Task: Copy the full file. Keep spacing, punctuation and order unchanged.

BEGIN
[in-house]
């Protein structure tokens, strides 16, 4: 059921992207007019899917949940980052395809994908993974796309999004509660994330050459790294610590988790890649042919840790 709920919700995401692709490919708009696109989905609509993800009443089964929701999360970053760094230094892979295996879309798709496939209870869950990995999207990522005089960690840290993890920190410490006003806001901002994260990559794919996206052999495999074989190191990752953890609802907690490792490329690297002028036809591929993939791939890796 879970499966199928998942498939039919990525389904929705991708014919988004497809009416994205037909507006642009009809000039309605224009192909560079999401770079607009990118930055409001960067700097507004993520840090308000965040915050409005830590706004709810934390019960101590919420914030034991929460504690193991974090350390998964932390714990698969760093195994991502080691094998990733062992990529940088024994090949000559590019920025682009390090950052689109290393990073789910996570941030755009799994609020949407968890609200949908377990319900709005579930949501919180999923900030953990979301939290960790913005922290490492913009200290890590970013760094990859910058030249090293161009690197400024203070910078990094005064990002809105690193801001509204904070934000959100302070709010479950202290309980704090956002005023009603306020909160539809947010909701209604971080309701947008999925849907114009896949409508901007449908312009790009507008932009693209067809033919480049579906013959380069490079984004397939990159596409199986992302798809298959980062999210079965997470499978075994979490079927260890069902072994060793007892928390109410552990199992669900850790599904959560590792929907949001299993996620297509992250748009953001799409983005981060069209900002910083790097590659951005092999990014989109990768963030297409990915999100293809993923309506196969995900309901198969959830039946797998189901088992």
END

[in-house]
């Protein structure tokens, strides 16, 4: 059921992207007019899917949940980052395809994908993974796309999004509660994330050459790294610590988790890649042919840790 709920919700995401692709490919708009696109989905609509993800009443089964929701999360970053760094230094892979295996879309798709496939209870869950990995999207990522005089960690840290993890920190410490006003806001901002994260990559794919996206052999495999074989190191990752953890609802907690490792490329690297002028036809591929993939791939890796 879970499966199928998942498939039919990525389904929705991708014919988004497809009416994205037909507006642009009809000039309605224009192909560079999401770079607009990118930055409001960067700097507004993520840090308000965040915050409005830590706004709810934390019960101590919420914030034991929460504690193991974090350390998964932390714990698969760093195994991502080691094998990733062992990529940088024994090949000559590019920025682009390090950052689109290393990073789910996570941030755009799994609020949407968890609200949908377990319900709005579930949501919180999923900030953990979301939290960790913005922290490492913009200290890590970013760094990859910058030249090293161009690197400024203070910078990094005064990002809105690193801001509204904070934000959100302070709010479950202290309980704090956002005023009603306020909160539809947010909701209604971080309701947008999925849907114009896949409508901007449908312009790009507008932009693209067809033919480049579906013959380069490079984004397939990159596409199986992302798809298959980062999210079965997470499978075994979490079927260890069902072994060793007892928390109410552990199992669900850790599904959560590792929907949001299993996620297509992250748009953001799409983005981060069209900002910083790097590659951005092999990014989109990768963030297409990915999100293809993923309506196969995900309901198969959830039946797998189901088992």